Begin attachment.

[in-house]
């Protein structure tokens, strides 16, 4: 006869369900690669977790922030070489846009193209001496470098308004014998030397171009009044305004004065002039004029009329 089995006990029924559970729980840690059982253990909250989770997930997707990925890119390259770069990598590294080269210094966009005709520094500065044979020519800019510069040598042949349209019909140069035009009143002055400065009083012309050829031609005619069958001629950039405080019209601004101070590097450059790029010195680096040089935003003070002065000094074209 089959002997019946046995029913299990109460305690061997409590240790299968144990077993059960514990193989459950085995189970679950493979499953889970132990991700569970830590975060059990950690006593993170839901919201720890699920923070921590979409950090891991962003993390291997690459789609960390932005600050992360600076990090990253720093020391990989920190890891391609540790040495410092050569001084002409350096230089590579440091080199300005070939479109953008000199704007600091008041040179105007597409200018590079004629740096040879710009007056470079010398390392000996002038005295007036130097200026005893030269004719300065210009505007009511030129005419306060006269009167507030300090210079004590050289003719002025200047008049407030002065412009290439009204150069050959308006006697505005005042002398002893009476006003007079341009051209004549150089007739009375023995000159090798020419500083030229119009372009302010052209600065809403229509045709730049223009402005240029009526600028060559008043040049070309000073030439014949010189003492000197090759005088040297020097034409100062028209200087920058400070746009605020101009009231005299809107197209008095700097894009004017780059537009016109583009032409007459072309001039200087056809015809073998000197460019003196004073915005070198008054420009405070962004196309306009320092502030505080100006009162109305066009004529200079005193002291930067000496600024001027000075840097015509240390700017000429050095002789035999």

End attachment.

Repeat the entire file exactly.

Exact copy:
[in-house]
């Protein structure tokens, strides 16, 4: 006869369900690669977790922030070489846009193209001496470098308004014998030397171009009044305004004065002039004029009329 089995006990029924559970729980840690059982253990909250989770997930997707990925890119390259770069990598590294080269210094966009005709520094500065044979020519800019510069040598042949349209019909140069035009009143002055400065009083012309050829031609005619069958001629950039405080019209601004101070590097450059790029010195680096040089935003003070002065000094074209 089959002997019946046995029913299990109460305690061997409590240790299968144990077993059960514990193989459950085995189970679950493979499953889970132990991700569970830590975060059990950690006593993170839901919201720890699920923070921590979409950090891991962003993390291997690459789609960390932005600050992360600076990090990253720093020391990989920190890891391609540790040495410092050569001084002409350096230089590579440091080199300005070939479109953008000199704007600091008041040179105007597409200018590079004629740096040879710009007056470079010398390392000996002038005295007036130097200026005893030269004719300065210009505007009511030129005419306060006269009167507030300090210079004590050289003719002025200047008049407030002065412009290439009204150069050959308006006697505005005042002398002893009476006003007079341009051209004549150089007739009375023995000159090798020419500083030229119009372009302010052209600065809403229509045709730049223009402005240029009526600028060559008043040049070309000073030439014949010189003492000197090759005088040297020097034409100062028209200087920058400070746009605020101009009231005299809107197209008095700097894009004017780059537009016109583009032409007459072309001039200087056809015809073998000197460019003196004073915005070198008054420009405070962004196309306009320092502030505080100006009162109305066009004529200079005193002291930067000496600024001027000075840097015509240390700017000429050095002789035999």